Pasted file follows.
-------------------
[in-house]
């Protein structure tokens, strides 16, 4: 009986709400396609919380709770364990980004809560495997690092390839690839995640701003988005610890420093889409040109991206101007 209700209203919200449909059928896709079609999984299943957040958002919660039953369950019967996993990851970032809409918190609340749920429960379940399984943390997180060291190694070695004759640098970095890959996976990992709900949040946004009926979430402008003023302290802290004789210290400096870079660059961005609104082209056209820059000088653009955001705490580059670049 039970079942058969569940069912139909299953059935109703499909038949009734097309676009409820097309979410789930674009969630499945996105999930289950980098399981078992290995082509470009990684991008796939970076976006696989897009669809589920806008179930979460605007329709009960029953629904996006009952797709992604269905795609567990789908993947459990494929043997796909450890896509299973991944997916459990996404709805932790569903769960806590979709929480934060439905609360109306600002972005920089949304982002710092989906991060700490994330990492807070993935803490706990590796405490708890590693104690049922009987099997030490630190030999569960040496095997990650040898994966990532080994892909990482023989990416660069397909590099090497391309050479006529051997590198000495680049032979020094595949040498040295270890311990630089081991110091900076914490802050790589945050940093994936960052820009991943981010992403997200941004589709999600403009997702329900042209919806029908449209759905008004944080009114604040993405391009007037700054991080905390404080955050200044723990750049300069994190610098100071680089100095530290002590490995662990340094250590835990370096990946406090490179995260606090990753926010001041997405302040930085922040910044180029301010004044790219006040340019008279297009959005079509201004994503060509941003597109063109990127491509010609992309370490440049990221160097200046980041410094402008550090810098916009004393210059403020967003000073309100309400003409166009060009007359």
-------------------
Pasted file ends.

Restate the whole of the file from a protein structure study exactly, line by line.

[in-house]
């Protein structure tokens, strides 16, 4: 009986709400396609919380709770364990980004809560495997690092390839690839995640701003988005610890420093889409040109991206101007 209700209203919200449909059928896709079609999984299943957040958002919660039953369950019967996993990851970032809409918190609340749920429960379940399984943390997180060291190694070695004759640098970095890959996976990992709900949040946004009926979430402008003023302290802290004789210290400096870079660059961005609104082209056209820059000088653009955001705490580059670049 039970079942058969569940069912139909299953059935109703499909038949009734097309676009409820097309979410789930674009969630499945996105999930289950980098399981078992290995082509470009990684991008796939970076976006696989897009669809589920806008179930979460605007329709009960029953629904996006009952797709992604269905795609567990789908993947459990494929043997796909450890896509299973991944997916459990996404709805932790569903769960806590979709929480934060439905609360109306600002972005920089949304982002710092989906991060700490994330990492807070993935803490706990590796405490708890590693104690049922009987099997030490630190030999569960040496095997990650040898994966990532080994892909990482023989990416660069397909590099090497391309050479006529051997590198000495680049032979020094595949040498040295270890311990630089081991110091900076914490802050790589945050940093994936960052820009991943981010992403997200941004589709999600403009997702329900042209919806029908449209759905008004944080009114604040993405391009007037700054991080905390404080955050200044723990750049300069994190610098100071680089100095530290002590490995662990340094250590835990370096990946406090490179995260606090990753926010001041997405302040930085922040910044180029301010004044790219006040340019008279297009959005079509201004994503060509941003597109063109990127491509010609992309370490440049990221160097200046980041410094402008550090810098916009004393210059403020967003000073309100309400003409166009060009007359």